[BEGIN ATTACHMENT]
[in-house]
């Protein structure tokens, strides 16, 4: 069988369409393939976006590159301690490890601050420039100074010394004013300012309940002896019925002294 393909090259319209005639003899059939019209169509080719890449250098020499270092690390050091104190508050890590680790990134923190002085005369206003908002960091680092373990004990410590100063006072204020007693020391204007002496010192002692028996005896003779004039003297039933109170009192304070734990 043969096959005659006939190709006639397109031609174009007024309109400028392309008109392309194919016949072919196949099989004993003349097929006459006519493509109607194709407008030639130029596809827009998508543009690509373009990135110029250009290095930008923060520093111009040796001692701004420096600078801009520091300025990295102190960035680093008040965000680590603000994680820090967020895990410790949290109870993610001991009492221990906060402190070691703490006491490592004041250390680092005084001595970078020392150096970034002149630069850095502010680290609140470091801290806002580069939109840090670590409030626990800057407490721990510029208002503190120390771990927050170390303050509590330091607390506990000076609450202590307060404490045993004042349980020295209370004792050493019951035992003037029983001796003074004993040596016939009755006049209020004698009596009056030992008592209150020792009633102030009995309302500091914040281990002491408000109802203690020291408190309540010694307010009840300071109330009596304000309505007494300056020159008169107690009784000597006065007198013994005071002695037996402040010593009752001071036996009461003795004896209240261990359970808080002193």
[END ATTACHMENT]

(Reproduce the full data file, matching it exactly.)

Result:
[in-house]
């Protein structure tokens, strides 16, 4: 069988369409393939976006590159301690490890601050420039100074010394004013300012309940002896019925002294 393909090259319209005639003899059939019209169509080719890449250098020499270092690390050091104190508050890590680790990134923190002085005369206003908002960091680092373990004990410590100063006072204020007693020391204007002496010192002692028996005896003779004039003297039933109170009192304070734990 043969096959005659006939190709006639397109031609174009007024309109400028392309008109392309194919016949072919196949099989004993003349097929006459006519493509109607194709407008030639130029596809827009998508543009690509373009990135110029250009290095930008923060520093111009040796001692701004420096600078801009520091300025990295102190960035680093008040965000680590603000994680820090967020895990410790949290109870993610001991009492221990906060402190070691703490006491490592004041250390680092005084001595970078020392150096970034002149630069850095502010680290609140470091801290806002580069939109840090670590409030626990800057407490721990510029208002503190120390771990927050170390303050509590330091607390506990000076609450202590307060404490045993004042349980020295209370004792050493019951035992003037029983001796003074004993040596016939009755006049209020004698009596009056030992008592209150020792009633102030009995309302500091914040281990002491408000109802203690020291408190309540010694307010009840300071109330009596304000309505007494300056020159008169107690009784000597006065007198013994005071002695037996402040010593009752001071036996009461003795004896209240261990359970808080002193």